hadithSan Francisco–I am in the midst of the insanity of moving, but I am trying to keep up with my basic compilations early in the morning or late into the night.

I would like to discuss three presentations made last year (Summer of 2007) –in the Asian Art Museum — as part of the bi-annual meeting of the American Council of Southern Asian art in this City here on the Western shores of San Francisco Bay.  I found the talks to be slight in news content; thus, I have previously refrained from composing on them, but because of circumstances, they have become a practicable article, and make an acceptable historical feature on an ancient vital Islamic tradition.  An article on this form of piety stated that Sufism “…is a…mystical dimension of Islam” where meditation plays an integral part.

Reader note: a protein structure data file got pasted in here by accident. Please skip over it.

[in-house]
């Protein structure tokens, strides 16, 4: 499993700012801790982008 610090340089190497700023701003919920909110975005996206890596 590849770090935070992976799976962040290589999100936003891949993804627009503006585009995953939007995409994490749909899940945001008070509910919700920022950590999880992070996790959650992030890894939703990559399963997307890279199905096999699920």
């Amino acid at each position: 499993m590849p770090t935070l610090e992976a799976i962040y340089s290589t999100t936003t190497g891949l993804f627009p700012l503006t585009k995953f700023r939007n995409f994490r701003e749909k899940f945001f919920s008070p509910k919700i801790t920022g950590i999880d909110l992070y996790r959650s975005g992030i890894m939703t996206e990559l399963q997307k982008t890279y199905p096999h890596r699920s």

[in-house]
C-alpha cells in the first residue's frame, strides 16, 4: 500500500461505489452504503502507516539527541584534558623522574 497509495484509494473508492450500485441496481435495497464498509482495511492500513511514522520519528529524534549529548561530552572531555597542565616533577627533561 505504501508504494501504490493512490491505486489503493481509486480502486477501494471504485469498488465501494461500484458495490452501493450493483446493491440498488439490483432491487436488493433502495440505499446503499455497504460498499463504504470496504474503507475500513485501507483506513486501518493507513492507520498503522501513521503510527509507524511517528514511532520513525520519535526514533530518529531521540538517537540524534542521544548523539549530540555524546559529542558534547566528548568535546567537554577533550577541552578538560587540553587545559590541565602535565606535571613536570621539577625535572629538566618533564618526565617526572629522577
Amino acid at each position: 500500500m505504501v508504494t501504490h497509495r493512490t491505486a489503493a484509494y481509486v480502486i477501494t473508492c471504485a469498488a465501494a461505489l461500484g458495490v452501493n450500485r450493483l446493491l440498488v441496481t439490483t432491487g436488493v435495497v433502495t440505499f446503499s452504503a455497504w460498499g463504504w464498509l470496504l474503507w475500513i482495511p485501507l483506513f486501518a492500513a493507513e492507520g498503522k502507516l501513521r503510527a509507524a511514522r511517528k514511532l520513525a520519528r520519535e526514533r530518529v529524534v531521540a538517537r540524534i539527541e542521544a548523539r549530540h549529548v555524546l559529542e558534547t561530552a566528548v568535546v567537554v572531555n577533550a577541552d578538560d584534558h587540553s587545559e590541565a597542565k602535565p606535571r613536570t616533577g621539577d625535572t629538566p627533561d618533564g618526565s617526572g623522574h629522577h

People talking about Islam usually mention Sunnis and Shi’a; among Sunnis are also Sufis – there is mutual tension between Sufis and Wahhabi/Salafis.  Salafis accuse the Sufis, saying “…[Sufism] has never played a part in normative Islam.” 

A position with which your author extremely disagrees!

First, your journalist acknowledges that his main sources for his background on the Sufis in an historical and contemporary context are an excellent unsigned, thorough yet concise article on the Internet encyclopedia, Wikipedia.  My second source is a review essay I wrote on a book that is considered the main Western source on Sufism. Unfortunately, I do not have the piece at my fingertips; therefore, I am paraphrasing it ex aqua.